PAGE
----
OCOG seeks award nominees, your support as eventful 2019 looms

If you’re reading this you’re likely a supporter of accessibility, transparency and accountability in Ohio government.

It’s the time of year when we ask for your help.

First, we’re looking for nominees for our 2019 “Champion of Open Government Award.” This annual honor goes to an Ohioan who has made a difference in support of open government in the Buckeye State. Past nominees have included students, politicians, journalists and everyday citizens who simply chose to get involved. Their efforts have resulted in meaningful change from the local level all the way to Ohio Supreme Court decisions on open records and public meetings that get cited nationally.

If you know of someone who might be deserving, just send a brief nominating statement with your reasoning and contact links if possible to jsanford@ohionews.org.

As always, we welcome new and renewed OCOG memberships. One-time donations also are more than welcome, particularly because the court battles we undertake can cost thousands of dollars. To join or make a year-end, tax-deductible donations, just click here.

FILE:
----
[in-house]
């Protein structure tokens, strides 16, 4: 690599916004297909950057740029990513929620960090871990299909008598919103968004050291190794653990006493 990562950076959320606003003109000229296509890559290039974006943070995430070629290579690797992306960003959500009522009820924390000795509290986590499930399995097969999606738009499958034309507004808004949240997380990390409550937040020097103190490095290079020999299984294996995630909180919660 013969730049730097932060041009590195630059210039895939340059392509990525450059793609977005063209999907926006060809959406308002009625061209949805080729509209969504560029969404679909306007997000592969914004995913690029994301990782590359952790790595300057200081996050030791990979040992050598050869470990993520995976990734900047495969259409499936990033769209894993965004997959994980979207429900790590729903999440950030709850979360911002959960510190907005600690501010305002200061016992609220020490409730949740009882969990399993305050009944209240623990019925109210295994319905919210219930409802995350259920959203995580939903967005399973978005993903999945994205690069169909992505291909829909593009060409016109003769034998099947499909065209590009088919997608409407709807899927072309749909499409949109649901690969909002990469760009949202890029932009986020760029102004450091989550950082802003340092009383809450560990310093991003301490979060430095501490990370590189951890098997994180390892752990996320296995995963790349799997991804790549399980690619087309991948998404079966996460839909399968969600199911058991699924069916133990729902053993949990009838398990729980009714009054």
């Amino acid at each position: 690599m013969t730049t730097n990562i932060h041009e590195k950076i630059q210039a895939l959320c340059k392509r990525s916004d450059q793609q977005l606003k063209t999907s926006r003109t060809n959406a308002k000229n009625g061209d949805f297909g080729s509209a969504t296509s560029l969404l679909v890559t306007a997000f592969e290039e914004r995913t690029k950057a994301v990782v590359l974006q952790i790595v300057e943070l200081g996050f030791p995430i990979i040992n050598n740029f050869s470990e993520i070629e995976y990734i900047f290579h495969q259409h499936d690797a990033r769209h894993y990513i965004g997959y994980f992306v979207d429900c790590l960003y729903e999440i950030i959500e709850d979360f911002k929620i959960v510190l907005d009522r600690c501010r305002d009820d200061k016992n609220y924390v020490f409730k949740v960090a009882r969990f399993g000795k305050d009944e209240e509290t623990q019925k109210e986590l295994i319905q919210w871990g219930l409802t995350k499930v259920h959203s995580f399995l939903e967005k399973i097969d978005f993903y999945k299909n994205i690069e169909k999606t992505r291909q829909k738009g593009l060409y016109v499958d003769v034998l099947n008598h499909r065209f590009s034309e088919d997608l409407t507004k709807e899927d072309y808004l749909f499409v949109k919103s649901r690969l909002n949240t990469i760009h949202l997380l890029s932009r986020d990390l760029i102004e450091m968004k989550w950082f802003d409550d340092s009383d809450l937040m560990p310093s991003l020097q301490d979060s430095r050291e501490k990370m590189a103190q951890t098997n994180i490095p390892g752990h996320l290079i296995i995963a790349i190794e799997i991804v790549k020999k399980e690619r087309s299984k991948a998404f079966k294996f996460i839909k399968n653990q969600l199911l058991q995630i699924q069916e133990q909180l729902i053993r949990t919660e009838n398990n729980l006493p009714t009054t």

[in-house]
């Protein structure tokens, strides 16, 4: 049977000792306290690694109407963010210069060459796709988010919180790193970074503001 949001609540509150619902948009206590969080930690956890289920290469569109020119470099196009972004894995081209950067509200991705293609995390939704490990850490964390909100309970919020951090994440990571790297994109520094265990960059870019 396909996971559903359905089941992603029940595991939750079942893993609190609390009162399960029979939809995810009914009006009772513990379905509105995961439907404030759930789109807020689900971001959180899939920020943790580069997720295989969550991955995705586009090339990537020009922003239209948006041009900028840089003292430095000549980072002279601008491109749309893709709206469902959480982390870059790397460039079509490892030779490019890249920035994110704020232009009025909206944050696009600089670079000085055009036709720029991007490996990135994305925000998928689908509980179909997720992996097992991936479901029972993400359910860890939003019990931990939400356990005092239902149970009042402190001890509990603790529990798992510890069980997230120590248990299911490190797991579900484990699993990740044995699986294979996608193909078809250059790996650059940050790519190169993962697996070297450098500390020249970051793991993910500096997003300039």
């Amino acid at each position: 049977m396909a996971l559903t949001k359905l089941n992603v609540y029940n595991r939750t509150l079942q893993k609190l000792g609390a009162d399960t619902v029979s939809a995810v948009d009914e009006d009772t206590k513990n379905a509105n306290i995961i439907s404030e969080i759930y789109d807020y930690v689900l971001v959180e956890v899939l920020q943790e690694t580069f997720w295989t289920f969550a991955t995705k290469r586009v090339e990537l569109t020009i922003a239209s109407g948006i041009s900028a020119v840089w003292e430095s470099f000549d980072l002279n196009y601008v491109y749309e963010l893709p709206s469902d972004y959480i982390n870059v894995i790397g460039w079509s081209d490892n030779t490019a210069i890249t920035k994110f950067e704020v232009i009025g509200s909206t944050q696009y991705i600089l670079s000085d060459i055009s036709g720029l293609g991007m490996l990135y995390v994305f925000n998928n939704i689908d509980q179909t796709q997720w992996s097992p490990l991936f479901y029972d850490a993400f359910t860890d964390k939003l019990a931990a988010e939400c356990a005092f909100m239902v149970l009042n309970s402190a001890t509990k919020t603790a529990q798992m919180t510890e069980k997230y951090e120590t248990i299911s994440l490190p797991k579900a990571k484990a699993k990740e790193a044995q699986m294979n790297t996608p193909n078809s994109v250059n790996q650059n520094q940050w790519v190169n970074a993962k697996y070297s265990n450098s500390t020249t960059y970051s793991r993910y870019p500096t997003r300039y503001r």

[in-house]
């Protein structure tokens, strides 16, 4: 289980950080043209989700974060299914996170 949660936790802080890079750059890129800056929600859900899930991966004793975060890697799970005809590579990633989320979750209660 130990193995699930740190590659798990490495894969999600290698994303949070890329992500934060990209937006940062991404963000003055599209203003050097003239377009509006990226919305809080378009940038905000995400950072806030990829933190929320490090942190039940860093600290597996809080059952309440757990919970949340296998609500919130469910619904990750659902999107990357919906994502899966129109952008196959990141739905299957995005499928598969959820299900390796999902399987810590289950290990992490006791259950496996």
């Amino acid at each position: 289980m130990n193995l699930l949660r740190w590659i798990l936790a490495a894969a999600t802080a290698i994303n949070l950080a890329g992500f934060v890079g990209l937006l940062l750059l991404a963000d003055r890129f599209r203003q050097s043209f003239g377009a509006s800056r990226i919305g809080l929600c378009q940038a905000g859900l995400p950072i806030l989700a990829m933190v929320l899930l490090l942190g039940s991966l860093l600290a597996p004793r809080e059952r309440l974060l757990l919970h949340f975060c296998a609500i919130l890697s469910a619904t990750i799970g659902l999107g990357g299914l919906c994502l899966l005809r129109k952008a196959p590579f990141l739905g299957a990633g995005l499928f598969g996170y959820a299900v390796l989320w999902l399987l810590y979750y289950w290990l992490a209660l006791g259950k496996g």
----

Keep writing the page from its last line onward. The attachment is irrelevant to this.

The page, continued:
Right now, we have two cases pending before the Ohio Supreme Court. One is to stop the practice of secret-ballot voting in public meetings by elected officials. The other would increase police accountability and transparency to stop unwarranted exclusion of body camera footage from release.

Here are some of OCOG’s other efforts during the past 12 months:

  • Released two comprehensive editions of our “Ohio Open Government Report” that also were distributed to all state legislators and executive branch officials.

  • Updated the Ohio Supreme Court database and scorecard on open government cases considered by the state’s highest court. We believe that our activism has helped reverse a trend of anti-open government decisions by the Court.

  • Served as state host for the summit of the National Freedom of Information Coalition, which brought open government advocates from across the nation to Cincinnati

  • Answered dozens of calls and emails from citizens on our legal hotline, providing helpful information in open government battles or referring citizens to qualified attorneys.

  • Conducted a successful fund-raising event in Columbus headlined by J.D. Vance, the author of the best-selling “Hillbilly Elegy.”

OCOG matters more than ever in these times. We thank you for your interest and urge your continued support.